An exquisitely rendered depiction of life in a Black community, Dream Street is a joy to read. Written by Tricia Elam Walker with collages by Ekua Holmes, Dream Street introduces readers to the unique and dynamic individuals who make up this community. The book is based on the neighborhood in which Walker and Holmes grew up and the vibrancy of the writing and illustrations make readers feel like a part of the story.
Holmes’ use of found and created papers, fabric, and acrylic paint, contribute so much to this book. Each page of text is paired with a full page illustration. One of my favorites is of Mr. Sidney, sitting on the stoop reading his newspaper dressed “to the nines.” In the image, Mr. Sidney is holding an actual newspaper, and newspaper is also used under acrylic paint for the sidewalk and Mr. Sidney’s body, giving readers the sense that Mr. Sidney is a fountain of knowledge.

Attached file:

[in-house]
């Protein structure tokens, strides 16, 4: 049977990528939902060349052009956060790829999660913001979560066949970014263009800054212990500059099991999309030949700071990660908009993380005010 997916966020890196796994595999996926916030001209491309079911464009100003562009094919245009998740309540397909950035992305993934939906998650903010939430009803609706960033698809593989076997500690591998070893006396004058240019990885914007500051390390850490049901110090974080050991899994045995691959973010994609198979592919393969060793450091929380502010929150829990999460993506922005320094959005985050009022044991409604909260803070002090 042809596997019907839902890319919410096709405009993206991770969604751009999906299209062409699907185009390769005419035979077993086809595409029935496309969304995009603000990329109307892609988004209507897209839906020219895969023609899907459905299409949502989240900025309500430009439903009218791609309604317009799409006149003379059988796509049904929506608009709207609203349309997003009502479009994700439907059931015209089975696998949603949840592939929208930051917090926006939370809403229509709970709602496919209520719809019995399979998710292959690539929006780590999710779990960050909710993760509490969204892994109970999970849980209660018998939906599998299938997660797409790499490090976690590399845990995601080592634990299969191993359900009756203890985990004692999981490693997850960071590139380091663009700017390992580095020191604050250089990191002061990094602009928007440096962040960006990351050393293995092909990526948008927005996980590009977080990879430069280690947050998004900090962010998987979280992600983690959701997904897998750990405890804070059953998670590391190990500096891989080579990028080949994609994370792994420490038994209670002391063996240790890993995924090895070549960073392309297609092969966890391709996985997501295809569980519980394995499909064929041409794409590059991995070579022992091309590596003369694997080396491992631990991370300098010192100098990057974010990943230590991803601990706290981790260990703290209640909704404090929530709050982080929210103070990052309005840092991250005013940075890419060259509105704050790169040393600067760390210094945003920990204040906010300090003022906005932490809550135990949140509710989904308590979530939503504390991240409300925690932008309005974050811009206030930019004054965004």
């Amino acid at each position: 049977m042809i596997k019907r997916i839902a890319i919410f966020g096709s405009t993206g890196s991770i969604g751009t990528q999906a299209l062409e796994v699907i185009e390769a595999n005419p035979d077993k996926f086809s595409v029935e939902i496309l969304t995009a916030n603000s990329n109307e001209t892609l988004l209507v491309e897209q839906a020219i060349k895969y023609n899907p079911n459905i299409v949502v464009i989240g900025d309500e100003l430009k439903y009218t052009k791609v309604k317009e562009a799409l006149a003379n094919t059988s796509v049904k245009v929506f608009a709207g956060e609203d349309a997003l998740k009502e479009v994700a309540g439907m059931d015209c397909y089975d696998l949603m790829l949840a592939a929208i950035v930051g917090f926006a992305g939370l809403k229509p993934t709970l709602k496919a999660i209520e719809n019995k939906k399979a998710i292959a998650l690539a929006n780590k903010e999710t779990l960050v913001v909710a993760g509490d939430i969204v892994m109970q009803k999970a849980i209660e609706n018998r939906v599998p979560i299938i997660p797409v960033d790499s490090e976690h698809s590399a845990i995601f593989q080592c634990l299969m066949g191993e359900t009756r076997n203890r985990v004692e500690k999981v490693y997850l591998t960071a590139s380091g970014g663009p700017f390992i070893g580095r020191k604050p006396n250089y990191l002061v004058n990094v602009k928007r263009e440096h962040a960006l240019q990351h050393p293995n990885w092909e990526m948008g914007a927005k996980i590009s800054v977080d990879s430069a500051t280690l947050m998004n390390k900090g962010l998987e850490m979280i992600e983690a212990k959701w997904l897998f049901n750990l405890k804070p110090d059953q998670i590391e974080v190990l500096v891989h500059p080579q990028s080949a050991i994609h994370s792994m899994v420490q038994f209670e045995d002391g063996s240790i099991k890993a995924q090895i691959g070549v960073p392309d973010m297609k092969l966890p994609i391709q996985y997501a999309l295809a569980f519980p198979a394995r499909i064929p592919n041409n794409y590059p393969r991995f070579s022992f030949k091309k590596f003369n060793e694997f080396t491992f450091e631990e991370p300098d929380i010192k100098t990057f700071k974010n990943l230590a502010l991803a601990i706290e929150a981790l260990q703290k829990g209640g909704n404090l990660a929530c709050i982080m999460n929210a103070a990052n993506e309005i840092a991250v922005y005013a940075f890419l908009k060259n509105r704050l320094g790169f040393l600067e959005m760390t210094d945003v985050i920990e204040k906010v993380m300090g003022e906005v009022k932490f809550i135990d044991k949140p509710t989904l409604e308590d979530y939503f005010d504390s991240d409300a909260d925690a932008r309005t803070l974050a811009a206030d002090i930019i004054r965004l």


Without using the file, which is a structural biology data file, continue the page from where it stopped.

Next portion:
Few could match the depth of Holmes’ illustrations, but Walker’s writing meets the challenge. In just a paragraph of text on each page, Walker shows us the passion and dedication of the people she describes. Through her words, we are introduced to the characters’ dreams for themselves and for each other.
I cannot sufficiently express the magic that is Dream Street. It is a book that must be seen to be fully appreciated. It is one that I know many children and adults will treasure.
Learning for Justice Social Justice Standards:
Identity 4: I can feel good about myself without being mean or making other people feel bad.
Identity 5: I see that the way my family and I do things is both the same as and different from how other people do things, and I am interested in both.
Diversity 8: I want to know about other people and how our lives and experiences are the same and different.